Is it safe to travel to PMGY destinations?
Although our volunteers work in the developing world, we always ensure our host locations are safe. Each programme has been extensively researched and has passed our strict vetting process. Our UK team undergo an extensive routine when establishing our in-country infrastructures and we continue to monitor our safety procedures on a regular basis. Furthermore, we monitor the stability of our volunteer destinations on a daily basis. Through our constant contact with consulates and embassies and our reports from our overseas teams, we are able to ensure that our volunteers are never placed in unstable regions.
The PMGY team have visited and participated in every programme we offer and verified them based on our own independent criteria. We carefully inspect every little detail of our set-up. From inspecting the living conditions, checking out the neighbourhoods you’ll be staying in, to tasting the food you’ll be eating – each and every programme we establish has gone through a lengthy and rigorous vetting process. Risk assessments have been written for all areas in which PMGY operate and our experienced local coordinators are always on-hand to manage any emergencies that may occur. Our UK team are always on the road reviewing our risk management procedures in the field and monitoring local conditions.
In emergency situations we have the necessary protocols and equipment in place and we are able to evacuate our volunteers from potential dangers. Our local coordinators are trained to deal with emergency circumstances.
All volunteers will receive a PMGY Volunteer Handbook once they have paid their deposit and confirmed their place on the programme. We will send you an email entitled ‘Welcome to PMGY’ which will include a link where you can download the Volunteer Handbook. Please note that we DO NOT send a hardcopy of the PMGY Volunteer Handbook.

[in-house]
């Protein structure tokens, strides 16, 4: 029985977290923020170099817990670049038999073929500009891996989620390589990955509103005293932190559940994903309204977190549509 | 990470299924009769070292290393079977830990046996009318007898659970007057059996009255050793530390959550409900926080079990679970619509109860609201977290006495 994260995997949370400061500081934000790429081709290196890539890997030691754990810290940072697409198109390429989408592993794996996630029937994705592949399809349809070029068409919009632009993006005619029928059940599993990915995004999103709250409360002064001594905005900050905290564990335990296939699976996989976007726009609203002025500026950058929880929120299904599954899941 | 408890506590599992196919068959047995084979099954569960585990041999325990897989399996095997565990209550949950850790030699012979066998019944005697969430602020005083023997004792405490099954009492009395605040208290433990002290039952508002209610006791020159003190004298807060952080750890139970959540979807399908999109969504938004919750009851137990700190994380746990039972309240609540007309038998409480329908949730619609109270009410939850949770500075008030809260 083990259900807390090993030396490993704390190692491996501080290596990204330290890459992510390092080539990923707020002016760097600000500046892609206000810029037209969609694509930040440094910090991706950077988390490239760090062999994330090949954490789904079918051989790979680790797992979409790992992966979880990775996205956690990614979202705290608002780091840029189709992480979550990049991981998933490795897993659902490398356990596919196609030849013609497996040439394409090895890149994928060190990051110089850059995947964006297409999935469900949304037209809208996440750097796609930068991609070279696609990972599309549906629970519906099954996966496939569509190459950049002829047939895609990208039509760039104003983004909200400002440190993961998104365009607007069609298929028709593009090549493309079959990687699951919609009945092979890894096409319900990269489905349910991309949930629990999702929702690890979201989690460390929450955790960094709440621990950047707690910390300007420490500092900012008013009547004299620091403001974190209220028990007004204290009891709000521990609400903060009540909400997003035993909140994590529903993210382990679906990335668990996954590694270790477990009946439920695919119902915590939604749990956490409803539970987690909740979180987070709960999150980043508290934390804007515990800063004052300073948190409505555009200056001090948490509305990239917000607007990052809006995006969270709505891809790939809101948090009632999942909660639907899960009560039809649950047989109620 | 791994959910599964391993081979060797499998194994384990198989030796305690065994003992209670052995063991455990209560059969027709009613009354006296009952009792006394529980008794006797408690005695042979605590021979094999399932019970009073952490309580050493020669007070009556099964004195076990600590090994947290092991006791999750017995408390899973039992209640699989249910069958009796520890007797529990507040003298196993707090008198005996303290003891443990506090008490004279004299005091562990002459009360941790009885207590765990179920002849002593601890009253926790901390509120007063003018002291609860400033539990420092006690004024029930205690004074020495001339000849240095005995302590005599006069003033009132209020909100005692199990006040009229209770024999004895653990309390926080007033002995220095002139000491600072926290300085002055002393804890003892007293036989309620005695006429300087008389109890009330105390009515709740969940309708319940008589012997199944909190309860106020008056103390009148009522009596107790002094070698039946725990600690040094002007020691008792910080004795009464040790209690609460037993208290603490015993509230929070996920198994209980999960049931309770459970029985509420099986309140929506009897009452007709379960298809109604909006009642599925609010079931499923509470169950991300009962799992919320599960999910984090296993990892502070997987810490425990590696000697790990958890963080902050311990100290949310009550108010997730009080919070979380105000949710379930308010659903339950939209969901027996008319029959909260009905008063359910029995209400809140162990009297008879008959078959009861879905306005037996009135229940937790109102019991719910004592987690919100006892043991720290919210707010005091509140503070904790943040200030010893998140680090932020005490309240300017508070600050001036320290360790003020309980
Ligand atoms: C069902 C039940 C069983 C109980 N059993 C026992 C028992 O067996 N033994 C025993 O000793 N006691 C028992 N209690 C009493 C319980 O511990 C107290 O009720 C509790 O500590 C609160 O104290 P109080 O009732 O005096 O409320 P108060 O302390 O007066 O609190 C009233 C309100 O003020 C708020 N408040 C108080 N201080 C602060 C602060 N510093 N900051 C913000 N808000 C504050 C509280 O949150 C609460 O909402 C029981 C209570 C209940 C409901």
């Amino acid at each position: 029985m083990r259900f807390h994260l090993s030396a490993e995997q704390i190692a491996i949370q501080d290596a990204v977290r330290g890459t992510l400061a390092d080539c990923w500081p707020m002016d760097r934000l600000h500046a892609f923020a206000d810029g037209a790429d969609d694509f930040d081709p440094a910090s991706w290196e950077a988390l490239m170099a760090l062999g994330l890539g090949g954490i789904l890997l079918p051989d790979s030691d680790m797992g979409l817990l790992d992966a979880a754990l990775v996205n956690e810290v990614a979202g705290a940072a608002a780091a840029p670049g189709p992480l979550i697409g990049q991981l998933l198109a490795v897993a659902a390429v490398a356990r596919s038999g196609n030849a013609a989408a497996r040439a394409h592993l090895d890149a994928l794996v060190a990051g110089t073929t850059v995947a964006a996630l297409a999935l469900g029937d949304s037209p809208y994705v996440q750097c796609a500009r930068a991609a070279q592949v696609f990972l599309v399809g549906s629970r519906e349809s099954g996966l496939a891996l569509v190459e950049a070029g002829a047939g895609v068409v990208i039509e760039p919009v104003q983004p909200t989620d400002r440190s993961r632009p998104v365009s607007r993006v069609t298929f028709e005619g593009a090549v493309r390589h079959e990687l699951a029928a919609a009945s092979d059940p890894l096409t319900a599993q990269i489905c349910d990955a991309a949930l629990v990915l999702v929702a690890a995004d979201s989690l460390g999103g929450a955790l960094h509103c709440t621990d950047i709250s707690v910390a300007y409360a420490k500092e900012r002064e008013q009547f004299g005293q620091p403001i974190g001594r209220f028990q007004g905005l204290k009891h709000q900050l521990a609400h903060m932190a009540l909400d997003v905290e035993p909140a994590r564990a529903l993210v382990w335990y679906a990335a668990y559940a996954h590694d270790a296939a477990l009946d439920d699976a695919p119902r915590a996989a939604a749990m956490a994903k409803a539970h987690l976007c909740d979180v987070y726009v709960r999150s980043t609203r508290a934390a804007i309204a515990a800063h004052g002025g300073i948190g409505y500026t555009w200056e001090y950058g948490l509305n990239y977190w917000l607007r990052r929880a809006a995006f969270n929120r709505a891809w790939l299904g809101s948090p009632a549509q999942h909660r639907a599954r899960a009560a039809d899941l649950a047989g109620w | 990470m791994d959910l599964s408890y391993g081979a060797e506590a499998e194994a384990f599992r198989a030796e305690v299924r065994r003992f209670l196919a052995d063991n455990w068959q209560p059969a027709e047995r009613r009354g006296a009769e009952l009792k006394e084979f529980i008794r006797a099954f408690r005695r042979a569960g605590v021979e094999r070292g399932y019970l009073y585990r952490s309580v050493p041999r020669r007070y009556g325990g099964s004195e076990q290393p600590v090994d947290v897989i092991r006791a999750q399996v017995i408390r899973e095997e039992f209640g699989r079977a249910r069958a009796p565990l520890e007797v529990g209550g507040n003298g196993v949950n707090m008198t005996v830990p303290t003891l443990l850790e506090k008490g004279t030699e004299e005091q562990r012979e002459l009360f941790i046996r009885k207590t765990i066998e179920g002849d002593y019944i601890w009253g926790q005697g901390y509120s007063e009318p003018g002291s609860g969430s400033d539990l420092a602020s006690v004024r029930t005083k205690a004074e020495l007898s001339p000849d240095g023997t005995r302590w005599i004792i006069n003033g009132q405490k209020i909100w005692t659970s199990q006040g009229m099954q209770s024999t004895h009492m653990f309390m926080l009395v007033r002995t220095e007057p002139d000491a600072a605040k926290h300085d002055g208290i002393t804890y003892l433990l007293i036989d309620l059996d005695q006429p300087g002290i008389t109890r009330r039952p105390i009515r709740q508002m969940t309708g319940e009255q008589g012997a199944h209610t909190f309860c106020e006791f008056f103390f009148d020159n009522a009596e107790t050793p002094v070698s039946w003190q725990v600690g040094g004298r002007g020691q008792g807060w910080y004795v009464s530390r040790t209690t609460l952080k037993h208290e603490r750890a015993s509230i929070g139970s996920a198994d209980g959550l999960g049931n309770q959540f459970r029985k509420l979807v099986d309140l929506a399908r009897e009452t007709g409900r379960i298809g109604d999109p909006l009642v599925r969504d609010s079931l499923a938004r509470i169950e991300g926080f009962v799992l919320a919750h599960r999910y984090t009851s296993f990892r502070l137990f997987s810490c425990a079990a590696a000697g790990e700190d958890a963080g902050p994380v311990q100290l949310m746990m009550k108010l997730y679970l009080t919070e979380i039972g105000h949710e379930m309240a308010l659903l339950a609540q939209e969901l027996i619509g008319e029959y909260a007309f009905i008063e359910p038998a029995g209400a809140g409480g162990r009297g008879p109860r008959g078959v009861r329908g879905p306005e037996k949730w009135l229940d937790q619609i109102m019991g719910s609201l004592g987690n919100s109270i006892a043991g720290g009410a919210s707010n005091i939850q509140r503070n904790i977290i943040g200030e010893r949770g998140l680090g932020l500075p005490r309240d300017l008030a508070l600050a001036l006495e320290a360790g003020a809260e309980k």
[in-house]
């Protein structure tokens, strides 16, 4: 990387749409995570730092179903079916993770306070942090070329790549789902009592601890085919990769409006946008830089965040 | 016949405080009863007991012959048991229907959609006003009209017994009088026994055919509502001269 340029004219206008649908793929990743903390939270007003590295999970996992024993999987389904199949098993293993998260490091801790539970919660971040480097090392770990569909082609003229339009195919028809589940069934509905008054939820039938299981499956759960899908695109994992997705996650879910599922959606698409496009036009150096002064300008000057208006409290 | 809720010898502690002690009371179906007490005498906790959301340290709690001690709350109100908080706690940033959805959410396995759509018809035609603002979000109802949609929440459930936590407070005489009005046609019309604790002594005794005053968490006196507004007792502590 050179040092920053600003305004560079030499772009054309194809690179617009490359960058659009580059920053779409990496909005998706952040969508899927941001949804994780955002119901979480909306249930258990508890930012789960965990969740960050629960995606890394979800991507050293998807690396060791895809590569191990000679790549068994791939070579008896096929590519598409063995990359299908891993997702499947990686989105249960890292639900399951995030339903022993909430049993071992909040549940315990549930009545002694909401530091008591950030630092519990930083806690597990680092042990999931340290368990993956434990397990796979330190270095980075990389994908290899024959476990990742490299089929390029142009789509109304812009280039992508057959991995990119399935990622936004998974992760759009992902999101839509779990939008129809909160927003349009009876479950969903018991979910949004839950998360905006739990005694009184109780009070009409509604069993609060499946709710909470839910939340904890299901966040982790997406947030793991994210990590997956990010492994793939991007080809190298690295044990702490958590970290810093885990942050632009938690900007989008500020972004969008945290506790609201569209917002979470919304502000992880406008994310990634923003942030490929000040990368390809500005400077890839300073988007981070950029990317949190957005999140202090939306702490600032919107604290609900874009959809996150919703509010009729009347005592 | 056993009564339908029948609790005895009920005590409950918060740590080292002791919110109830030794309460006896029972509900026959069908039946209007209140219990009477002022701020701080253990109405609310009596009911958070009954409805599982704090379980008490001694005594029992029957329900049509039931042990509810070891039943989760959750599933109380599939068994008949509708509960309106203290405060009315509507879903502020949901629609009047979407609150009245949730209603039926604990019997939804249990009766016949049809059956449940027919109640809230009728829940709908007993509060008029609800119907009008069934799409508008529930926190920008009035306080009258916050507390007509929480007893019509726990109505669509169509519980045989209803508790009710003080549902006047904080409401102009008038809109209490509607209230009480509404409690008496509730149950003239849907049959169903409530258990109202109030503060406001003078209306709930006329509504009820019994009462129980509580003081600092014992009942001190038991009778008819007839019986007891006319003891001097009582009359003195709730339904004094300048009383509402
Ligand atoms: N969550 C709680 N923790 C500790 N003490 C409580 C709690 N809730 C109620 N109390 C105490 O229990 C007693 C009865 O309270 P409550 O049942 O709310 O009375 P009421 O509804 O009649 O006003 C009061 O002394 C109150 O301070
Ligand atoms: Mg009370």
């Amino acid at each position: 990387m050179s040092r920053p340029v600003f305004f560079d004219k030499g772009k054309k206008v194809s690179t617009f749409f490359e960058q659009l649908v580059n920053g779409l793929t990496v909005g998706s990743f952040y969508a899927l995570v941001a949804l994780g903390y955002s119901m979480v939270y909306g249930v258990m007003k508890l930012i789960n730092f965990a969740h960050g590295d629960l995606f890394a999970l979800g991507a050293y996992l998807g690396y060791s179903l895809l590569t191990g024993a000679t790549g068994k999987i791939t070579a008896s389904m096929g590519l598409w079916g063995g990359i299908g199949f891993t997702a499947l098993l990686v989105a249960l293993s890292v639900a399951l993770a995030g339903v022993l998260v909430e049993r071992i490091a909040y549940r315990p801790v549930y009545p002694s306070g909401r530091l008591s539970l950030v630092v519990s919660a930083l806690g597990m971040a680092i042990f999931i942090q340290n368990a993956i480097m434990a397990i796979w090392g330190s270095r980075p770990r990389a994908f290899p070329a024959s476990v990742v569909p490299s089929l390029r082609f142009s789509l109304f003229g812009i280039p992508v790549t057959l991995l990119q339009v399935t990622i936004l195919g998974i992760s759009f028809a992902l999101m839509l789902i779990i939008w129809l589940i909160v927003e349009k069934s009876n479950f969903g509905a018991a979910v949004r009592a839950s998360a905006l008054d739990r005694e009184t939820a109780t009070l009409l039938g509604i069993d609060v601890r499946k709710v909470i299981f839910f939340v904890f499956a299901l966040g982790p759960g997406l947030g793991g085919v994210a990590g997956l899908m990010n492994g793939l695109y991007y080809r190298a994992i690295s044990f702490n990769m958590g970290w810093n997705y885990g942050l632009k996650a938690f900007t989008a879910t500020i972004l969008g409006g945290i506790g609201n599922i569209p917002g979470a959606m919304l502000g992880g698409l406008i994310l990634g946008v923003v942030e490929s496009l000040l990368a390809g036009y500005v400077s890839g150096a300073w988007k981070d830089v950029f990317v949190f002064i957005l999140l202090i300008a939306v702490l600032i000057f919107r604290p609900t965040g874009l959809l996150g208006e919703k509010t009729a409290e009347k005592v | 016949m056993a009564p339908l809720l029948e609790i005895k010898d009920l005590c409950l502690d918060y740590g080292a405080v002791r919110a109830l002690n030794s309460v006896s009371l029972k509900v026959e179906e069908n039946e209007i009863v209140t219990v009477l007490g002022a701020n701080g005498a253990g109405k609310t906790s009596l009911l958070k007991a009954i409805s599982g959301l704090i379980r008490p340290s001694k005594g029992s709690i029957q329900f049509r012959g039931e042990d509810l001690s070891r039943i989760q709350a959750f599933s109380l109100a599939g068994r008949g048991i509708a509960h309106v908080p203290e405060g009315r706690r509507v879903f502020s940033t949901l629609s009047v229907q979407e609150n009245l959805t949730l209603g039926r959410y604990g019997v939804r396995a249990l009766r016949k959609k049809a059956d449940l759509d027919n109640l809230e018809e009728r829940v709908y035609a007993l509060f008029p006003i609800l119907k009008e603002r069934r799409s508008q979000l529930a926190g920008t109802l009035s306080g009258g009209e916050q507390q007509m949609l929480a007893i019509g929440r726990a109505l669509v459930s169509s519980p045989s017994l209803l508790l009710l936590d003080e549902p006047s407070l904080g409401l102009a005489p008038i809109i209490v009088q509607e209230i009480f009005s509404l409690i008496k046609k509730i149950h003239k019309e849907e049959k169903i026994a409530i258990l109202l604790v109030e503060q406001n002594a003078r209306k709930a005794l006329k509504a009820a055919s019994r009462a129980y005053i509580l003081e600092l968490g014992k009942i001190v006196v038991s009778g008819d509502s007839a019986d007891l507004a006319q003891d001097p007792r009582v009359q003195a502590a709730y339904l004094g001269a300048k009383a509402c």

This Handbook contains literally everything you need to know – from what to pack, to how to obtain a visa, to local language guides. It is really important that you read through the Volunteer Handbook carefully once you’ve downloaded it. If you require any further information not covered in the Volunteer Handbook then our team are always on-hand to assist you.
Each school has a set curriculum that you will follow. You will usually spend your first few days working alongside a local teacher, but due to staff shortages it is appreciated if volunteers can lead their own classes or work alongside a fellow PMGY volunteer. If you do not feel comfortable teaching independently, we will always do our best to make sure you work alongside a local teacher and/or fellow volunteers. If you’ve never taught before then there is no need to worry.
One of our local coordinators runs one of the slum schools in which our volunteers work, so she can guide you as to how to prepare lessons and what to teach. This training will be incorporated into your in-country orientation. Volunteers prepare for lessons in their free time, so you have a clear structure to each class. You’ll find that your confidence grows massively once you have taught a couple of lessons.
Your primary role as a volunteer will be to improve the children’s English. However, the schools value the positive influence volunteers have on the children, so there will be plenty of opportunities to get involved in other activities. Volunteers are welcome to teach other subjects such as Maths, Science and Geography should you wish to. In addition, telling the children about life in your country will also increase their global awareness and teach them about life outside the slums.
IN & AROUND FARIDABAD
PMGY volunteers are based in Faridabad, a satellite city of Delhi located In the National Capital Region (NCR) of New Delhi. Just 25km from Delhi, volunteers are far enough away to enjoy a quieter setting (by Indian standards!) but close enough to absorb all the magic, mystery and mayhem that Delhi has to offer.
Faridabad is a comfortable, well-connected location to live and work in. There are a few tourist spots worth a visit such as: Baba Farid’s tomb (its believed Faridabad was named after him); Badhkal Lake and Raja Nahar Singh Palace. There are also some interesting temples and local parks for you to visit as well as markets and shopping malls, including a cinema if you fancy going to see some Bollywood flicks!
Our participants are situated in a great location to explore the local sites and also travel further afield.